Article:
Lund Hagem’s blackened timber cabin designed to withstand Norway’s harsh winters

Lund Hagem’s blackened timber cabin designed to withstand Norway’s harsh winters

Oslo studio Lund Hagem has completed a holiday cabin on a Norwegian ski resort, featuring a blackened timber and concrete elevations that hunker down to protect it from the winter weather.

The property is located in the Geilo resort, 982 metres above sea level, on a site that provides its owners with a panoramic view of the Geilo valley. Its high altitude means the cabin is exposed to severe winter weather and heavy snowfall, so during part of the year it is only accessible using skis or a snowmobile. Fortunately, Lund Hagem is accustomed to creating homes in extreme locations, having previously completed a stilted summer house on the edge of a rocky island, and a small holiday home wedged up against the side of a cliff. The Geilo Cabin comprises a main dwelling with a guest house and carport, which are connected by a continuous gabled roof and arranged in a U-shaped plan around a sheltered courtyard. “This south-facing courtyard allows the low winter sun to enter during the day,” said the architects. “The outer geometry is formed by the important views and the adaption to the landscape.” The low-lying structure is partly embedded in the side of the hill to protect it from the weather. During winter it is almost entirely covered by snow. Retaining walls and surfaces that faces the landscape, and could be exposed to drifting snow, are formed from exposed board-marked concrete that is tinted black. The tone of the concrete matches the dark stained timber applied to the remaining facades, which references the materiality of the region’s traditional buildings.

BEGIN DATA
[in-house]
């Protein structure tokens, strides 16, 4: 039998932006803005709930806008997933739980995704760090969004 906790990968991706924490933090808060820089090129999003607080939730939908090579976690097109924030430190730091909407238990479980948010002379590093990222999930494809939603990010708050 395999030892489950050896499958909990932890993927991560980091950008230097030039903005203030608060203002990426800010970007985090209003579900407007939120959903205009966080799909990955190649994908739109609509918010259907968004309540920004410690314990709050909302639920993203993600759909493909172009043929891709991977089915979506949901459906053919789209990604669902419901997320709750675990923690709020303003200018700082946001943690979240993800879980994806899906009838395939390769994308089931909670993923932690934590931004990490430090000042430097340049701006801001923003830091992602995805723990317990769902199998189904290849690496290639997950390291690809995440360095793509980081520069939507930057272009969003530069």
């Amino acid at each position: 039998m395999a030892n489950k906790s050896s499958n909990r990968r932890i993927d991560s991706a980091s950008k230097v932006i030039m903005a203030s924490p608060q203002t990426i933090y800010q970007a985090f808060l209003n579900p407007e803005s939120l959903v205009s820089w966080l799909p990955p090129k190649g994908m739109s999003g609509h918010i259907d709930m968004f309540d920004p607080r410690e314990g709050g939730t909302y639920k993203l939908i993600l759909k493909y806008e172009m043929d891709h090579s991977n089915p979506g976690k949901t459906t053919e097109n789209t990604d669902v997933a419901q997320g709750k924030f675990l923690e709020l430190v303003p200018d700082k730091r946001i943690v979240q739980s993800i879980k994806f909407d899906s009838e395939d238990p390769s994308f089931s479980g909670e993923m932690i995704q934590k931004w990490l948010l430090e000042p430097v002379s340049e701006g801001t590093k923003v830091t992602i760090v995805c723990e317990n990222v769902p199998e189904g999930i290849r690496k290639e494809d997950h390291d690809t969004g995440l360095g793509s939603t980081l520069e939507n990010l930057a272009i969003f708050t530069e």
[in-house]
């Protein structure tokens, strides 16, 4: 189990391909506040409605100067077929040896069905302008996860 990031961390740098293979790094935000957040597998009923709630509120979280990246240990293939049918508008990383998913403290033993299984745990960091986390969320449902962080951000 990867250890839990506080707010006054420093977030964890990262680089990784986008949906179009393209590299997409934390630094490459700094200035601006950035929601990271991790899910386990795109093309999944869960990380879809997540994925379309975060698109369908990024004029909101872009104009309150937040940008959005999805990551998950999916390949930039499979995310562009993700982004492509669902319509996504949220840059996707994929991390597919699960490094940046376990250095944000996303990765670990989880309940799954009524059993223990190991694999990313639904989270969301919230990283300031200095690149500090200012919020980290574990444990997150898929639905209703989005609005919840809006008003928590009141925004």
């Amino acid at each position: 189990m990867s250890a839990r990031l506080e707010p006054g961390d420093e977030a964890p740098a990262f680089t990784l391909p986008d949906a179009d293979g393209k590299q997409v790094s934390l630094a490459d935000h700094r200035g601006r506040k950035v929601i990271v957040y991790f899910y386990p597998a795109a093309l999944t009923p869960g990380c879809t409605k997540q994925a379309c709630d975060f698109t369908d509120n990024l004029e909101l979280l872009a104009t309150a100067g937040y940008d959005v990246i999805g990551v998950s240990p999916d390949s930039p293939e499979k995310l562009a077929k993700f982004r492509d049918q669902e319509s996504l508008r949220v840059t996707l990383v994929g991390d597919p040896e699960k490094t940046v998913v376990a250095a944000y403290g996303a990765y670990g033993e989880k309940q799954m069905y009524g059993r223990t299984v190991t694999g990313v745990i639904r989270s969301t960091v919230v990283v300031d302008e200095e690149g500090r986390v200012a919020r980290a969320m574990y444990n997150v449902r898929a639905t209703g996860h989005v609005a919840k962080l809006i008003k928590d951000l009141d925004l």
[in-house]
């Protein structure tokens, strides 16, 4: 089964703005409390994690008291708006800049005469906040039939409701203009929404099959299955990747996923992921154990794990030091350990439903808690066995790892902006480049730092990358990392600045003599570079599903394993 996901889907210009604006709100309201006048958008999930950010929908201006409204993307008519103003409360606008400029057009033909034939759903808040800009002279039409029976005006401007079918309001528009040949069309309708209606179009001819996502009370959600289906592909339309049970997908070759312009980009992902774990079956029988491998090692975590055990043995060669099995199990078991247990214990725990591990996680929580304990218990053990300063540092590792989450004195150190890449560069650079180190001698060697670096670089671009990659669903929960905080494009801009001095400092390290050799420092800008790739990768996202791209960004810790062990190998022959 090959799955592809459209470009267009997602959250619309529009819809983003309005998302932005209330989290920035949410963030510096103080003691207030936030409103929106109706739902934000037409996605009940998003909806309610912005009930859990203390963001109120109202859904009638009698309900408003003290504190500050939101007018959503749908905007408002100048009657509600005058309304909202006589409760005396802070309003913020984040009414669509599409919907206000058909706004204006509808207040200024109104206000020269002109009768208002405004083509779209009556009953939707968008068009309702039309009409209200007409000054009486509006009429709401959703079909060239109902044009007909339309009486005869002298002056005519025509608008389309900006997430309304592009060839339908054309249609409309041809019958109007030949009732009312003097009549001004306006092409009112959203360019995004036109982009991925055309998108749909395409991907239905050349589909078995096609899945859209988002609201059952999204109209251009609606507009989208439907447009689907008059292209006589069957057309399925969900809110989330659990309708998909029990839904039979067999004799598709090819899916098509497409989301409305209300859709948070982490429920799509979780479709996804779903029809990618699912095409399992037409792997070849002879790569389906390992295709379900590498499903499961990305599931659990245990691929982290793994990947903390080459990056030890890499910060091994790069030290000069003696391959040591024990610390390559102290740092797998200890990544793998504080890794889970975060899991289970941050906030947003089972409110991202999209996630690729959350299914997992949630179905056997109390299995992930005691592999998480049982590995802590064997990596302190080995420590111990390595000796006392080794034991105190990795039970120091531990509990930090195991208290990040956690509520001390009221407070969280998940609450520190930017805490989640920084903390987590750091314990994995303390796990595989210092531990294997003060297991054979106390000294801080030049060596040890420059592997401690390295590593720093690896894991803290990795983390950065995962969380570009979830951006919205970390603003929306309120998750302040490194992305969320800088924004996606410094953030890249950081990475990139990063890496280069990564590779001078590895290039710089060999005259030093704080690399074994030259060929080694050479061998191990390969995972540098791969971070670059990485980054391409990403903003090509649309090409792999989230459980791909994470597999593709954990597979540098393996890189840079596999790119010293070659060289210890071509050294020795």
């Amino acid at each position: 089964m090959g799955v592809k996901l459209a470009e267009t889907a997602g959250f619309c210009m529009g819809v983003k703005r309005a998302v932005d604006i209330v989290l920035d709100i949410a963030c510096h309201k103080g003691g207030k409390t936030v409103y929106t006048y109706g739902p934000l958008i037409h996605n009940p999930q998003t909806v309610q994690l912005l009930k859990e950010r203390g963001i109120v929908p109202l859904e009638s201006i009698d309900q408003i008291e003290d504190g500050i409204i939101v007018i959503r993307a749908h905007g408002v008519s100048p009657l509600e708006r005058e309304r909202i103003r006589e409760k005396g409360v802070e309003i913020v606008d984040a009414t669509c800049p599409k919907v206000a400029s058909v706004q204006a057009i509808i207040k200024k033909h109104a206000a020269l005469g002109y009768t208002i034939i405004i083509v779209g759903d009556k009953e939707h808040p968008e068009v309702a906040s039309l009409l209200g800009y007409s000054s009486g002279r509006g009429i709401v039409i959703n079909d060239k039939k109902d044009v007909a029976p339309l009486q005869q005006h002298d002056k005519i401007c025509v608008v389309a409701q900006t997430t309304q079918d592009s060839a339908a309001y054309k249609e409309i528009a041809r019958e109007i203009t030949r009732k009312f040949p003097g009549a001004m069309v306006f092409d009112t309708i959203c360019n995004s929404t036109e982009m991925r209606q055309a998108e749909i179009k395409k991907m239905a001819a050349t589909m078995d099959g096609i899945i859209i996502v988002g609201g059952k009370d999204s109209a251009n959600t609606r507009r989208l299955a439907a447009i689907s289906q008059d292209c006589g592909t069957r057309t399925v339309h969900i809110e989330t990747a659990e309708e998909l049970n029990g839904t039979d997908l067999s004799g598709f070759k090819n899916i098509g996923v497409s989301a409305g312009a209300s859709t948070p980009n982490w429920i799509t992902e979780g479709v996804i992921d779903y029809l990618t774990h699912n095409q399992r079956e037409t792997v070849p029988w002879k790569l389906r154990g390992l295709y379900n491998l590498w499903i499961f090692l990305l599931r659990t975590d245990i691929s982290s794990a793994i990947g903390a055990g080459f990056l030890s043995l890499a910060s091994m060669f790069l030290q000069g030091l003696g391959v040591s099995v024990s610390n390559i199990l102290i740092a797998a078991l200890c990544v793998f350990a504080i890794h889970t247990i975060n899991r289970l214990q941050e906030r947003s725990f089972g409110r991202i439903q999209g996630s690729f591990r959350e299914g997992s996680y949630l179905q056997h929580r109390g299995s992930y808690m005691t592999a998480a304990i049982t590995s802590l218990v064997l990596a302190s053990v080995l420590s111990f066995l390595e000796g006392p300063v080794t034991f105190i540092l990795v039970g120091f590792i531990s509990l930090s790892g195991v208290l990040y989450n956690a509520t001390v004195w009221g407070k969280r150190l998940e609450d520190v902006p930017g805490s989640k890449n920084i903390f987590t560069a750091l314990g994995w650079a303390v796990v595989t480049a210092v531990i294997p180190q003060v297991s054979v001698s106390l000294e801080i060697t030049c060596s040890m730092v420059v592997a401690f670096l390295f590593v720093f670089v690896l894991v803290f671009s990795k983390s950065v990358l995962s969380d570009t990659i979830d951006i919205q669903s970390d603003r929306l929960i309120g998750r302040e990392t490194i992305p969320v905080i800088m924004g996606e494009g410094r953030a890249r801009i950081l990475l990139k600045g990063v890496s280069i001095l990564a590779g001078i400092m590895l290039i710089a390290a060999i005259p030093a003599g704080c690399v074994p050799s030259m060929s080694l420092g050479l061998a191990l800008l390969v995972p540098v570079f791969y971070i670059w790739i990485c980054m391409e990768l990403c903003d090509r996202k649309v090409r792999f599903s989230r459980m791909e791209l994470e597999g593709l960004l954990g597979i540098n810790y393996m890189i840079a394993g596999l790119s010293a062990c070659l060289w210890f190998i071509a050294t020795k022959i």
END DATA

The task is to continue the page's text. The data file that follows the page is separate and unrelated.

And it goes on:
In a further effort to create continuity across the facades, the vertical seams of the board-formed concrete surfaces echo the width of the timber cladding. Inside the building, black concrete floors and dark oak panelling create an intimate and cosy feel. In addition to the main windows, a long skylight at the apex of the pitched ceiling channels natural light into the living areas. “The dark tone allows the nature outside to come closer and creates a darkness that contrasts with the white winter landscape,” said the architects. The main cabin features a split-level living space, with a kitchen and dining area that steps down to connect with the lounge area, where a suspended fireplace provides a striking feature. A master bedroom suite is accommodated alongside the living space, while a staircase beneath the skylight ascends to the level of the main entrance.

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